The magic of being IN THE ROOM with people, your potential clients, is that it really accelerates the customer journey. That know-like-trust factor. 

Which is why it’s the perfect strategy for coaches who need to get some clients through the door — like yesterday— and get this business underway, already.

So I’m hoping I’ve convinced you that this is a worthwhile marketing strategy. 

Now, let’s develop your signature talk!


Before developing your talk, I want you to get clear on what your intention for your talk is. In other words: what is your strategic outcome? This will dictate the structure of your talk. 

So, do you want to get people to register for a call with you? Sign up for your mailing list? Some other action?


Once you’ve determined your outcome, the next thing to know is: who is your audience and what is your message to them?

Ask yourself: what is the problem they’re trying to solve? What is a challenge they’re struggling with…that you just so happen to have the solution for?

At this stage of building your business, you have (hopefully) done the work on discovering and defining your ideal client avatar.

However, it’s always worth going back into this work to help you choose a workshop topic.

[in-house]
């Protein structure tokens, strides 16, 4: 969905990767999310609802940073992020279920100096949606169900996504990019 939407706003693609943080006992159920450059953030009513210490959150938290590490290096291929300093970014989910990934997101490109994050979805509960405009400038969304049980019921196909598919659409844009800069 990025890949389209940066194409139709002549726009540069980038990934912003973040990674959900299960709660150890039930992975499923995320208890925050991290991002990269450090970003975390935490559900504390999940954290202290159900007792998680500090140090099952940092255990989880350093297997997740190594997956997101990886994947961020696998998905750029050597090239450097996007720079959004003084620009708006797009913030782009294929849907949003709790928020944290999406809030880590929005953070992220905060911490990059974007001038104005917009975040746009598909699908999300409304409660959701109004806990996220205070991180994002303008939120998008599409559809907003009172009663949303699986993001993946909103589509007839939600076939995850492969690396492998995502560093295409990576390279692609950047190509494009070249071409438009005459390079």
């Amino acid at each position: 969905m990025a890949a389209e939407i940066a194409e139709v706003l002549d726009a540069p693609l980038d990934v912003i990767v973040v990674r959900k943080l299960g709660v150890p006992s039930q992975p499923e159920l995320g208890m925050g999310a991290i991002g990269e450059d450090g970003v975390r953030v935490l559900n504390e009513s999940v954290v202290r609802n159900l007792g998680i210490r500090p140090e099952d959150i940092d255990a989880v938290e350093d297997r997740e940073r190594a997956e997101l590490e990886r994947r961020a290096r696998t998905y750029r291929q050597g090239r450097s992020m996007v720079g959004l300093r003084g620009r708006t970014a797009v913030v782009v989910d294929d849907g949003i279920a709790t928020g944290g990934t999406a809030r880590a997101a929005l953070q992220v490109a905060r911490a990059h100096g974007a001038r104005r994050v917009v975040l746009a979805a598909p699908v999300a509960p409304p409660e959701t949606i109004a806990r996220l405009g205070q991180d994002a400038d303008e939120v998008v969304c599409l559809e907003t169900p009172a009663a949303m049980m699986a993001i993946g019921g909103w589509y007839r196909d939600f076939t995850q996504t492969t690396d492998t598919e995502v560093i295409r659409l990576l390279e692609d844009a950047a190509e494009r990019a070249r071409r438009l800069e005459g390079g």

Here are some suggestions to help you come up with a list of ideas:

Ask your email list: what do they want to learn?

Go into various Facebook or LinkedIn groups — the groups where your ideal client hangs out — and listen to the conversations there. What are their concerns? What are their struggles? What answers are people looking for?

Conduct polls, or create a survey in SurveyMonkey or Typeform.


Your topic also needs to be related to your strategic outcome, and ideally, to your offerings. It needs to be a match, to be a logical connection. 

As an example, if your programs are about helping new moms with stress, talking about children’s nutrition won’t be your best choice. There’s an overlap of audience, certainly, and some of the moms who will come to a talk about their kids’ nutrition may be stressed, sure, but if they’re there to listen to the information you have on their child’s diet, it won’t be a natural next step to sign up to learn more about your stress management program.